Jason McLennan says green building is not about putting on a sweater when you’re cold. It is about creating better buildings. For two decades, his mission has been helping the design and construction industry do just that.
Best known as the author of the Living Building Challenge (LBC), a certification system that is widely regarded as the world’s most stringent green building standard, McLennan, now 42, started his architecture career at the pioneering sustainablearchitecture firm BNIM in Kansas City, Missouri. In 2004, he became its youngest partner. But in 2006, hoping to push green architecture further, he left to become CEO of the Cascadia Green Building Council, the Pacific Northwest chapter of the U.S. Green Building Council. From there, he officially launched the LBC. Three years later, he founded the International Living Future Institute (ILFI).
Under his leadership, ILFI introduced a roster of deep-green standards, including Declare, a products ingredients label; a certification for net-zero buildings; and the Living Community Challenge, a planning-scale version of the LBC. He’s the winner of this year’s Award of Excellence from RECORD’s sister publication, Engineering News-Record, for his role in raising the sustainability bar.
In January, he stepped down from his post at ILFI to focus on his architectural practice, McLennan Design, on Bainbridge Island, Washington. RECORD spoke with him about his plans for continuing to push the industry forward.
Architectural Record: You just introduced the Green Warrior Society, a new charitable arm of your firm that will provide architectural services to nonprofits. How will it differ from other pro bono design endeavors?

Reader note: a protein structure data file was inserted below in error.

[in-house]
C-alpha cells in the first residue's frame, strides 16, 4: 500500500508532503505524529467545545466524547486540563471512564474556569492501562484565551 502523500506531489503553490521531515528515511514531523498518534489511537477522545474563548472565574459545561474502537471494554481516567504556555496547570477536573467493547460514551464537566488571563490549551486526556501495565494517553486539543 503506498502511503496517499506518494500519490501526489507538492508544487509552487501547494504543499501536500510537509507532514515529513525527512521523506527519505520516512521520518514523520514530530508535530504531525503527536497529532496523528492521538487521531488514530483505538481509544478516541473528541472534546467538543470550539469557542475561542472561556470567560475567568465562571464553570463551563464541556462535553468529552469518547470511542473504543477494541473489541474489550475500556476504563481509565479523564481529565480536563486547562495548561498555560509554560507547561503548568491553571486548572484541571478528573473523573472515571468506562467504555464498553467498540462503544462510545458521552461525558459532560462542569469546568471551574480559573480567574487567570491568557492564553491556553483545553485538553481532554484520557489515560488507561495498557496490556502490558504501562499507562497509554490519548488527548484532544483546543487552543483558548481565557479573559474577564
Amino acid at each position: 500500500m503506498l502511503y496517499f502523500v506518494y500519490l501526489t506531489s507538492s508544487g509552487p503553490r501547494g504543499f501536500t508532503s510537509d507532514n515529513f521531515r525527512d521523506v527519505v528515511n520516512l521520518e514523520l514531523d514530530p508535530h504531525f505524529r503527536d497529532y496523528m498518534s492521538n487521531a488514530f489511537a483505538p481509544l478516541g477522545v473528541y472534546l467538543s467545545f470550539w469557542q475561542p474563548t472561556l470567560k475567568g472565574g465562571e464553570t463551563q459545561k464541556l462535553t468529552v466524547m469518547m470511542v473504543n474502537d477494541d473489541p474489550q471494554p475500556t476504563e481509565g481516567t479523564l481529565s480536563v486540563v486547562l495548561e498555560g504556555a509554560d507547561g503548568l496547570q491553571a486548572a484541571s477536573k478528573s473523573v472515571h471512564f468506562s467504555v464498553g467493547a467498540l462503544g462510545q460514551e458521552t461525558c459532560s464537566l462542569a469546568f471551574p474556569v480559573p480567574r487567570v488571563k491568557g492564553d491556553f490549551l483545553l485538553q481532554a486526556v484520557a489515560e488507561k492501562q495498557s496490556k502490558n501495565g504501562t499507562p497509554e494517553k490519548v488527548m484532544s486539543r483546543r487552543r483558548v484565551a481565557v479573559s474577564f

Jason F. Mclennan: We’re pulling together not just architects but all the disciplines. So it’s an integrated process, with engineers, landscape architects, and construction companies. The effort is meant to match firms with NGOs that are doing good work and have a deep commitment to sustainability. It’s about constructing a Living Building, a net zero energy building, or a LEED Platinum building at a minimum. The idea is that everybody deserves the greenest building possible.
Are you recruiting firms or individuals?
I want commitments from firms. Although there are many that do pro bono work, I’ve heard consistently that they have a hard time managing that work and identifying projects. So it is helpful to have a structure like this. The society will also serve as a peer learning group. We’re going to be in frequent contact with partners like Miller Hull and Lake|Flato to talk about what we could be doing differently. We’ll be getting better at this together.
Your partner at McLennan Design, Thomas Knittel, is continuing the orphanage project in Haiti that he started at HOK, the William Jefferson Clinton Children’s Center. Will it be completed as a Green Warrior project?
That’s how we’re looking at it. We had to redesign it for a new site, and we consider that part of our piloting process.
Tell me about McLennan Design’s eco resort on Blackadore Caye, off the coast of Belize. Do you have any misgivings about bringing tourists there?
If people don’t do something, the island is going to be gone and the entire ecosystem with it. So actually there has to be an intervention. Definitely there’s a carbon footprint for flying, but people have to vacation somewhere, and I’d rather they do it in deep-green buildings.
Why would Blackadore disappear?
People have completely stripped the island of its mangroves. There are changes in sea level, and the island’s other trees can’t stand the salinity. They’re dying, and the whole system is in rapid decline. This is the story of islands all over the world, where humans have changed the way that their systems work.
I’ve heard that you plan to start a design school. Is that so?
Yes. We just purchased a small historic building on Bainbridge Island that we will transform into a Living Building. We’re going to be taking students from different design schools for a semester to a year. They would get credit from their home institutions and a deep dive into regenerative design thinking. Was it always your plan to someday return to practicing architecture? Yes. My goal was not to run a nonprofit. My goal was to create change. The team at ILFI is now really strong. I can continue to help transform the industry by designing Living Buildings and staying on the cutting edge myself.